August 27th is one of the few days a year where I feel I have no outer obligations or responsibilities. The phone and computer is switched off; it is simply a day for meditation and being at peace with the world.

I start off by meditating at 5am. Usually, getting up at 5am to meditate would be a difficult task, but the energy of a spiritual celebration seems to help reduce the need for sleep. (Plus jet lag from UK works in favour of getting up early.) Continue Reading →

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Jharna Kala sky

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In New York, it can be harder to appreciate nature – eye level is dominated by high rise buildings and a mass of electrical and telephonic wires. However, we were driving up through Queens after a hard days work selling books, when the sky suddenly caught the eye. We had to strain the neck to glimpse beyond the concrete blocks, but it rewarded with a beautiful patchwork of clouds – nature’s spontaneity created by the Supreme Artist. Continue Reading →

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The flower that refuses to die

Last November and December I went through an orchid spending spree. It was the combination of the grey, miserable British winter and the ability to buy beautiful plants for excellent value. Orchids are a particularly robust plant, which excel on calculated neglect.

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The only trick to growing orchids is not to over-water them; don’t leave them standing in water. Apart from that, you can water every 5-14 days; so even if you go away for two weeks, they will barely look out of sorts.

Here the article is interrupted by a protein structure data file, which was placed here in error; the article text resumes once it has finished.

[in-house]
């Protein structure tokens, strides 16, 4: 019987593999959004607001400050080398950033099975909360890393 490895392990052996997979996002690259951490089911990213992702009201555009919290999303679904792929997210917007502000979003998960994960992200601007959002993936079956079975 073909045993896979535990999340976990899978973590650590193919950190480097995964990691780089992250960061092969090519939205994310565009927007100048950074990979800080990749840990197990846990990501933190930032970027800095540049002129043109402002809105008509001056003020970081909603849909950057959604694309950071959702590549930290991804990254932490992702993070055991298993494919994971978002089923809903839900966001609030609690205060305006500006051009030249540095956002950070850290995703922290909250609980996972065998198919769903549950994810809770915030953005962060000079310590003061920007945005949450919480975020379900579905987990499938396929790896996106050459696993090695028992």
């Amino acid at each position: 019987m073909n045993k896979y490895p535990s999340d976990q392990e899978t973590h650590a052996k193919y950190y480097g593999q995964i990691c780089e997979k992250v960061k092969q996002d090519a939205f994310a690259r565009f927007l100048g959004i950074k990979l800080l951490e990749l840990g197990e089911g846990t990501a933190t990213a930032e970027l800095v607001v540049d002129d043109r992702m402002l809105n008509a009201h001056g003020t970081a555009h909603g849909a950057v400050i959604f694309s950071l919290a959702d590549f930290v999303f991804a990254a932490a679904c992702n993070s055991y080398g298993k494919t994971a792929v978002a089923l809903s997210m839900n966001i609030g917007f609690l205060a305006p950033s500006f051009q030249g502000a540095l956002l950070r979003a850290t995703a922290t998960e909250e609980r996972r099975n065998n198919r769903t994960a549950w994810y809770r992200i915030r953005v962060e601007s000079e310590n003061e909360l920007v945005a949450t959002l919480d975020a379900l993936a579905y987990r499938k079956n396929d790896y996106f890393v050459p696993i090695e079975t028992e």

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Photos of England

Some photos capturing the different aspects and moods of England. Many of the photos are from Oxfordshire and Yorkshire.

houses of parliament

Houses of Parliament – London.

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The River Thames, with Parliament in the background.

london-eyeLondon Eye and the River Thames. More photos of London

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Road through the old wood of Wychwood Forest, Charlbury. Wychwood is derived from an Old English name Huiccewudu meaning ‘wood of a tribe called the Hwicce – an Anglo-Saxon people. Due to traditional woodland, it is a site of Special Scientific Interest.

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The power of synchronicity

river-wharfe-through-trees

I was cycling in the Yorkshire Dales. The roads were surprisingly quiet for such an idyllic August afternoon. But, despite the breathtaking rural scenes, my mind was ruminating over economics; in particular, I was thinking deeply about UK labour market regulations and the National Minimum Wage. I was a little bit annoyed with myself for being so taken with economics, when I felt I should be enjoying the scenery.

My mobile phone in my back pocket started to ring and, unusually for a cycle ride, I decided to take the call.

“Hello, is that Economics Help?” (in strong Scouser / Merseyside accent)

“Er, yes”

“Can I ask a question on economics?”

Usually, when people ring up asking me economic questions, I abruptly say I’m too busy – especially if I am cycling. But, for some reason, perhaps because I was thinking about economics, I persevered. Continue Reading →